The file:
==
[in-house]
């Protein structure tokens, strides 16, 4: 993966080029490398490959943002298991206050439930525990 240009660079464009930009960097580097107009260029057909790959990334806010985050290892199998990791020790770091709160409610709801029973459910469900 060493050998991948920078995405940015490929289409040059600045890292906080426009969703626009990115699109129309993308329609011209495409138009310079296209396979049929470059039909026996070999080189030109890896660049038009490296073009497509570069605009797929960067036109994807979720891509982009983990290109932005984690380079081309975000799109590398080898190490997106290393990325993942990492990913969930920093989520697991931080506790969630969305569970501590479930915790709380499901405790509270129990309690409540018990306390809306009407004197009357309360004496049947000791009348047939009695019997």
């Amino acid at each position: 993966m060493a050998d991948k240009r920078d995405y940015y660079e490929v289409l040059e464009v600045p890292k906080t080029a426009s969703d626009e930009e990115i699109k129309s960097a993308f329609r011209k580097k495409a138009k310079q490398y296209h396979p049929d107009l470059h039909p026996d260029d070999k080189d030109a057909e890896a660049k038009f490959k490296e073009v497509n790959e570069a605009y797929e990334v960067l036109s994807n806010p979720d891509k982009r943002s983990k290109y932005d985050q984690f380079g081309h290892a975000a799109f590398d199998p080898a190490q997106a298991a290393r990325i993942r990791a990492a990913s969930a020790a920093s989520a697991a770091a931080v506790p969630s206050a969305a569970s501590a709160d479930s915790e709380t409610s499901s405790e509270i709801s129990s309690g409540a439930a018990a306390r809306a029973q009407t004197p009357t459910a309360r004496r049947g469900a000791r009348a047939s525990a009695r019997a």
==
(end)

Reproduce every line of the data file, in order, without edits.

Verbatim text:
[in-house]
């Protein structure tokens, strides 16, 4: 993966080029490398490959943002298991206050439930525990 240009660079464009930009960097580097107009260029057909790959990334806010985050290892199998990791020790770091709160409610709801029973459910469900 060493050998991948920078995405940015490929289409040059600045890292906080426009969703626009990115699109129309993308329609011209495409138009310079296209396979049929470059039909026996070999080189030109890896660049038009490296073009497509570069605009797929960067036109994807979720891509982009983990290109932005984690380079081309975000799109590398080898190490997106290393990325993942990492990913969930920093989520697991931080506790969630969305569970501590479930915790709380499901405790509270129990309690409540018990306390809306009407004197009357309360004496049947000791009348047939009695019997």
């Amino acid at each position: 993966m060493a050998d991948k240009r920078d995405y940015y660079e490929v289409l040059e464009v600045p890292k906080t080029a426009s969703d626009e930009e990115i699109k129309s960097a993308f329609r011209k580097k495409a138009k310079q490398y296209h396979p049929d107009l470059h039909p026996d260029d070999k080189d030109a057909e890896a660049k038009f490959k490296e073009v497509n790959e570069a605009y797929e990334v960067l036109s994807n806010p979720d891509k982009r943002s983990k290109y932005d985050q984690f380079g081309h290892a975000a799109f590398d199998p080898a190490q997106a298991a290393r990325i993942r990791a990492a990913s969930a020790a920093s989520a697991a770091a931080v506790p969630s206050a969305a569970s501590a709160d479930s915790e709380t409610s499901s405790e509270i709801s129990s309690g409540a439930a018990a306390r809306a029973q009407t004197p009357t459910a309360r004496r049947g469900a000791r009348a047939s525990a009695r019997a």